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Predicted Future Earnings and Choice of College Major
Mark C. Berger
Vol. 41, No. 3 (Apr., 1988), pp. 418-429
Published by: Sage Publications, Inc.
Stable URL: http://www.jstor.org/stable/2523907
Page Count: 12
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Using Data from the National Longitudinal Survey of Young Men, the author of this paper examines the relationship between predicted future earnings for five broad fields of study and college students' choice of major. Conditional logit models of major choice that incorporate alternative predicted earnings variables are specified and estimated. The results indicate that, holding family background characteristics constant, individuals are likely to choose majors offering greater streams of future earnings rather than, as some have argued, majors with higher beginning earnings at the time of the choice. It is also found that earnings profiles corrected for self-selection bias have flattened for more recent graduates in business, liberal arts, and education. The life-cycle earnings in these disciplines appear to be more severely depressed than those in science and engineering.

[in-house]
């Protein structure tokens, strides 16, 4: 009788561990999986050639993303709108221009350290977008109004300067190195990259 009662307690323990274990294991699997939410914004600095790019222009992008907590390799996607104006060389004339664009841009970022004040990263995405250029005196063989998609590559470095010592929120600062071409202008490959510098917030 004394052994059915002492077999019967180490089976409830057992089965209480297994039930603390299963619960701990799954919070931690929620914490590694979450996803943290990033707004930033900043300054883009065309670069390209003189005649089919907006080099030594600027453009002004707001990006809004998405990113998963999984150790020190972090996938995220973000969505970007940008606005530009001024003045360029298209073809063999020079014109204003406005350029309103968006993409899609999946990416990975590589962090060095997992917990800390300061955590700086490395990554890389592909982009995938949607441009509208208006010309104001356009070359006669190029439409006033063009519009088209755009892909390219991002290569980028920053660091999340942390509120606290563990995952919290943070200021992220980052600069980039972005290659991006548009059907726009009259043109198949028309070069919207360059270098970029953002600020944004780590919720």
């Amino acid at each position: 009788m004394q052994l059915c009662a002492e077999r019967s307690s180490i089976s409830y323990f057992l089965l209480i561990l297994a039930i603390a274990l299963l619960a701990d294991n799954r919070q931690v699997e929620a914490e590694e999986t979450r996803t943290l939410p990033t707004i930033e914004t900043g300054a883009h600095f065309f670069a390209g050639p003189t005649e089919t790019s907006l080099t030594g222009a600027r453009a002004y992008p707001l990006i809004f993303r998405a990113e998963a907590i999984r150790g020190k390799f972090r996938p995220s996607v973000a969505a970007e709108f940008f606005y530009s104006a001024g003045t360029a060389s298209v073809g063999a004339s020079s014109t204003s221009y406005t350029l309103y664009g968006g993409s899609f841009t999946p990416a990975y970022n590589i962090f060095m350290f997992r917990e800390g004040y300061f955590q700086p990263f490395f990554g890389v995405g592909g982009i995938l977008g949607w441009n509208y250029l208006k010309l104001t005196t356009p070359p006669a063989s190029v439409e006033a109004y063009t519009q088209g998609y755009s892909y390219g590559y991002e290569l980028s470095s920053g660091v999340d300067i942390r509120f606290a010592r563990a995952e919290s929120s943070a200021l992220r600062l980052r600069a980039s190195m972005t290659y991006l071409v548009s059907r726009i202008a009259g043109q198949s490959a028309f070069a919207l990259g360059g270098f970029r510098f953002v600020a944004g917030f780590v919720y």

ILR Review © 1988 Sage Publications, Inc.